Alabama Power’s ash facility closures progresses

Published 12:07 pm Tuesday, March 13, 2018

This article was submitted by Alabama NewsCenter. For more, see

Alabama Power is making measurable progress to comply with federal rules regulating the management of coal ash, with steps to safely close all its ash facilities.

The company has managed coal ash, also known as coal combustion residuals or CCRs, for decades in compliance with all regulations and continues to do so. Alabama Power is working to maintain a reliable generation fleet while conducting the closure process as efficiently as possible.

Alabama Power continues to make measurable progress toward closing ash facilities at its plants, in compliance with all regulations. Workers installing the impermeable cap system on the consolidated ash stack at Alabama Power’s Plant Gadsden in December 2017.

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Following the issuance of new rules by the U.S. Environmental Protection Agency in 2015, Alabama Power announced plans to close the ash facilities at six coal-fired power plants. The company expects all facilities to stop receiving ash within a year.

Alabama Power is installing state-of-the-art dry ash handling and wastewater treatment facilities designed to meet or do better than all environmental standards and replace the function of ash facilities. The company worked with professionally licensed third-party engineers to evaluate and identify the safest and most effective closure plans.

The closing of the ash facility at Plant Gadsden has been completed, while work on Plants Barry, Gaston, Gorgas, Greene County and Miller continues to move forward. Closures are site specific and involve complex processes that balance multiple factors such as plant location, size of the CCR facility and amount of material.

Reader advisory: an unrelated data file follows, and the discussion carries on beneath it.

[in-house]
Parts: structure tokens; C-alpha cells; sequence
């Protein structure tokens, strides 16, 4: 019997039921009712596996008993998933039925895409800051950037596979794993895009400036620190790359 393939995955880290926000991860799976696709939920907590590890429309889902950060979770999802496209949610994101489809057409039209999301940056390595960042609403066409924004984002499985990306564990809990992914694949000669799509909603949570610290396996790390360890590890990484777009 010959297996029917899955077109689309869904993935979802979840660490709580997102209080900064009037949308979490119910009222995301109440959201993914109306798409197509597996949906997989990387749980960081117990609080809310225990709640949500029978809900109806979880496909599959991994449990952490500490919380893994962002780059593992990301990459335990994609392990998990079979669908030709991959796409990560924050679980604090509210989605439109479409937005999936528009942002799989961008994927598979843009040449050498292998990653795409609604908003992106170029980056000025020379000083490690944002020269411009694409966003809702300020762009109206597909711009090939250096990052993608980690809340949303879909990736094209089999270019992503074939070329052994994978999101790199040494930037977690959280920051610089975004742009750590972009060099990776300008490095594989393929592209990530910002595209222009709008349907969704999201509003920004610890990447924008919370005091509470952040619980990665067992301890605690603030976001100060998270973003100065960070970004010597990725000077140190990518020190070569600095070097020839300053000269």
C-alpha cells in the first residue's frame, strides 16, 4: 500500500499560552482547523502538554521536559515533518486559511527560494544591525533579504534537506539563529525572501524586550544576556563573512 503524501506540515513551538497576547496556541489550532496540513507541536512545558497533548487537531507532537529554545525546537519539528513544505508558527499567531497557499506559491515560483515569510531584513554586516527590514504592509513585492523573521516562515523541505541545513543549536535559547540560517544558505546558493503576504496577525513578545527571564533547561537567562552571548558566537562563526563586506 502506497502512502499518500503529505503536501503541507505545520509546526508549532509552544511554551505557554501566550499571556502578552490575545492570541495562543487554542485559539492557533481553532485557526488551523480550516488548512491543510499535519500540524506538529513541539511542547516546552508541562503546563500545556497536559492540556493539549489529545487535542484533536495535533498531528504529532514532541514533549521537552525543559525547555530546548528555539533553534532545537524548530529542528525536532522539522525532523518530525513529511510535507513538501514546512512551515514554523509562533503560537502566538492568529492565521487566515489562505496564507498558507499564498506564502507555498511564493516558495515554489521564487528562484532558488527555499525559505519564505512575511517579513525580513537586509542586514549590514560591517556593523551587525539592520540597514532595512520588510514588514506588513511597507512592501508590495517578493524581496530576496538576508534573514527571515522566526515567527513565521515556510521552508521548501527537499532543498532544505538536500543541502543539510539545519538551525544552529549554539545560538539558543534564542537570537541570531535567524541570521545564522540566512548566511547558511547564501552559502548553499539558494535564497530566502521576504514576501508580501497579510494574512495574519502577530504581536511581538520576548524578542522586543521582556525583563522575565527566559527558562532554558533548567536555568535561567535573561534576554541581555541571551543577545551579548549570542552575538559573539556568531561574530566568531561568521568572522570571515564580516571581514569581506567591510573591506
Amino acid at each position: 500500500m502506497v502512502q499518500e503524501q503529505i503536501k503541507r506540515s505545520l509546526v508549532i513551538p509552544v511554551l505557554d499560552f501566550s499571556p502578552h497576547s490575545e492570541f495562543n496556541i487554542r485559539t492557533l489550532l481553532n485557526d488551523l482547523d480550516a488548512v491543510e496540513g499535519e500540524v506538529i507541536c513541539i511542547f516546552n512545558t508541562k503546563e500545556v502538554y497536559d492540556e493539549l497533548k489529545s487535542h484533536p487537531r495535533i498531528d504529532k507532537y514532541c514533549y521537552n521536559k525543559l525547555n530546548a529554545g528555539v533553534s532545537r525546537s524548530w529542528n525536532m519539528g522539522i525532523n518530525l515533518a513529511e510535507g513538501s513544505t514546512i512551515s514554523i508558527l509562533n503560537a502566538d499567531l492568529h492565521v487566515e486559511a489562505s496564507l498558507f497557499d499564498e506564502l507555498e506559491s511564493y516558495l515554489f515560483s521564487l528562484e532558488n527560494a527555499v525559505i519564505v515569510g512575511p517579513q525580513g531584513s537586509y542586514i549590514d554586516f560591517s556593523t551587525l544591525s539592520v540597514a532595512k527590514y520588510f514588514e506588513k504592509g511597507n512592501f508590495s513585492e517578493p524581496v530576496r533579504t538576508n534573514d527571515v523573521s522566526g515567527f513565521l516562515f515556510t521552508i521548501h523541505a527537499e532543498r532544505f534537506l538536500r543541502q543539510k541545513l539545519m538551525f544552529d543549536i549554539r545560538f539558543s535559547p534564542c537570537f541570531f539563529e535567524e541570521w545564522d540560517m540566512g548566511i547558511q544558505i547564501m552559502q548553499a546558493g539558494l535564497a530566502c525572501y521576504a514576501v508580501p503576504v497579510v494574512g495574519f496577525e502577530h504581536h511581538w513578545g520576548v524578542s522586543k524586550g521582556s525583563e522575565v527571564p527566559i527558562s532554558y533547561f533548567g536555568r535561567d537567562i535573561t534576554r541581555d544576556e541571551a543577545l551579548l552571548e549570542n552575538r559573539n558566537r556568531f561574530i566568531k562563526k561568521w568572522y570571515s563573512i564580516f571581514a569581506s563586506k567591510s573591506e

“Alabama Power is committed to building on its long history of complying with state and federal regulations, including following the new rules set by EPA three years ago,” said Susan Comensky, Alabama Power vice president of Environmental Affairs.

“In managing CCRs, as with all our operations, the safety of the customers and communities we serve is paramount,” she added. “Our employees live and work in these communities too.”

The procedure being used to close the ash facilities is called close in place, which EPA recognizes as safe and effective. It includes dewatering, capping and implementing robust flood control measures. Alabama Power also will move material away from the river and ultimately reduce a facility’s footprint by as much as half.

CCRs, including ash and gypsum, can be safely recycled for a variety of beneficial uses – such as in cement, concrete, wallboard and agricultural applications – and Alabama Power continues to make these opportunities a priority, Comensky noted. Currently, the company beneficially reuses almost half of the ash and gypsum material in those applications.

A part of the EPA’s CCR rule required Alabama Power – along with all other electric utilities across the country that manage coal ash facilities – to analyze multiple groundwater samples from around coal-fired generating plants and report the results by March 2.

Alabama Power recently completed analyzing multiple groundwater samples taken from more than 150 locations at Plants Barry, Gaston, Gorgas, Greene County and Miller.

The initial results, from a process involving experts from Alabama Power’s nationally accredited environmental lab, are available on the company’s website and have been proactively communicated to the Alabama Department of Environmental Management (ADEM).

The testing of groundwater around the facilities will continue for 30 years, long after they are closed, in compliance with state and federal rules. Alabama Power will work with ADEM on the closure plans.

Alabama Power has a strong record of working to protect the environment and is committed to open communication with the communities it serves, said Comensky.

Overall, in the past 15 years Alabama Power has invested more than $4 billion on environmental controls at power plants, resulting in significant reductions in emissions. The company also works with a wide range of public agencies and non-profit organizations to improve wildlife habitat, protect endangered species and conserve natural resources.

(This article originally appeared in the Wednesday, March 7 issue of the Demopolis Times.)